International cricket has moved across the Swan River, but Perth’s X factor remains intact. It will be fast. And jump too. Rohit Sharma and Rahul Dravid took to the center under overcast skies and found a green pitch under the covers. According to the forecast, it will be cloudy and rain is possible on Sunday. The pitch is sweating under the covers, but with a double strike on Sunday, it should wear off by the time Sharma goes to the toss. Hence, there may not be much lateral movement.
But the jump can be steep. Of all the Australian locations, Optus offers the strongest boost. As comparable venues such as Geelong or Carrara Oval do not host World Cup matches, the margin is significant. South Africa has taken note of this. “What we’ve seen in the last few games is that it’s been a really good wicket. Lots of pace and bounce,” said fast bowler Henrich Northier, who has bowled the fastest deliveries in the last two years.
“I still don’t know what will happen, how it will happen. It might be a little different. It could be in a different lane and it’s going to play differently, but we’re just trying to hold our territories and try to figure out what’s a good length and a good line on the day. to that.”
A good length at Optus sends the ball an average of 0.91m compared to 0.83 in Melbourne, 0.82 in Sydney and 0.81 in Adelaide. This means that if a batsman wants to play higher, he has to be careful on the front foot. Any backfoot kick will force more bounce, making it a bit more difficult to control. India looked ready for the challenge. “It looks like a good wicket,” India coach Vikram Rathore said on Saturday. “Melbourne was tough, but from what we’ve seen it looks better, with a more consistent pace and a more consistent bounce. Let’s see how it goes.”
Fast players should not be fooled on such fields. As Northje says, “doing nothing fancy.” “Try to stick to our fundamentals and limitations – take as many wickets as possible, of course, but limit the runs as much as possible.” Northje is backing South Africa’s bowlers to face India. “We see ourselves as one of the best rushing attacks,” he said. “We have great diversity. We cover a lot of bases with our offense. As a rushing attack, we’re going to go against any team and do whatever we can on that day to get over the line.”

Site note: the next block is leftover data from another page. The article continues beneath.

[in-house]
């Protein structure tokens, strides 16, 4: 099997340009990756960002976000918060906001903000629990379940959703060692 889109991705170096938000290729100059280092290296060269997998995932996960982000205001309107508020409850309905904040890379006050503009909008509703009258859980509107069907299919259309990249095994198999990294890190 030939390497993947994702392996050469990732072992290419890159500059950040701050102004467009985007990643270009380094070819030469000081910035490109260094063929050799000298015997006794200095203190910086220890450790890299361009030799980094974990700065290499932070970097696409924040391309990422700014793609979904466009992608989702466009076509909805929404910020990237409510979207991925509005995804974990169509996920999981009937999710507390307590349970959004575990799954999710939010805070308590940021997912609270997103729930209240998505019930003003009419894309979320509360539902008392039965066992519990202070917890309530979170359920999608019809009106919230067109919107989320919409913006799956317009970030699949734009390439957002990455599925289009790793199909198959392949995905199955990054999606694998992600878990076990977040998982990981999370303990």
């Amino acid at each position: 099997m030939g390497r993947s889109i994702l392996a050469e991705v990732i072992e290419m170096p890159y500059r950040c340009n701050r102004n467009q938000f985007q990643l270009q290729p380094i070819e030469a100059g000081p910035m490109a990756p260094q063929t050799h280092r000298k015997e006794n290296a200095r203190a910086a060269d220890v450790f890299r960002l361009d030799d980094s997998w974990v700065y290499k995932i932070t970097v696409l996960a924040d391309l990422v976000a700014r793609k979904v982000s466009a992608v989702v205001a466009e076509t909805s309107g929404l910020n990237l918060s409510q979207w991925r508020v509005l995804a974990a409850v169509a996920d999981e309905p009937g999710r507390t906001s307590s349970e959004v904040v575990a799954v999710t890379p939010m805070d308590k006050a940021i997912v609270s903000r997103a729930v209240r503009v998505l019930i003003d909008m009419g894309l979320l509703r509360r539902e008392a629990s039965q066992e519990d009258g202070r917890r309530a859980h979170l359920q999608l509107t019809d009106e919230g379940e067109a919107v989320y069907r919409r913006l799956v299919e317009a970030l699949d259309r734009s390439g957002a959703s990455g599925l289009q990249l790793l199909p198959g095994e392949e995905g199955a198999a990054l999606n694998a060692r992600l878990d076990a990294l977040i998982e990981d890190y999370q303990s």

It will not hurt India. Having spent more than a week in Perth before the tournament starts, they are expected to know what it takes to score points here. The fast bowling line-up of Bhuvneshwar Kumar, Arshdeep Singh, Mohammed Shami and Hardik Pandya is capable of stirring up South Africa. Familiarity is also a big factor as this will be the ninth T20I between the two nations in 2022. On paper, India have the upper hand as they have a better record this year and have outplayed South Africa at times. But South Africa had a very different shot at the T20 World Cup.
A look at the form of Riley Rossouw – one of South Africa’s greatest batsmen – confirms this. He scored his first T20I hundred earlier this month in Indore. His hundred against Bangladesh in Sydney made South Africa only the second side after New Zealand to score 200 or more in this tournament. In Perth, the conditions may call for a cautious approach, something India have adopted in both games so far.
With rain not threatening India’s games as predicted, they will want to win as much as possible. A win over South Africa could effectively place them as group leaders, but another win would cement it very well. But South Africa, who had to share points with Zimbabwe and are yet to play Pakistan, need a win to stay in the qualifying race. “Other games may be closed,” Northier said. “We can take it easy on ourselves by trying to win all our games. We can’t wait for the other rained out games.”
Pakistan, who have lost the last two balls, can’t really answer their fate. If India win, Pakistan will remain in contention but will have to beat South Africa, the Netherlands and Bangladesh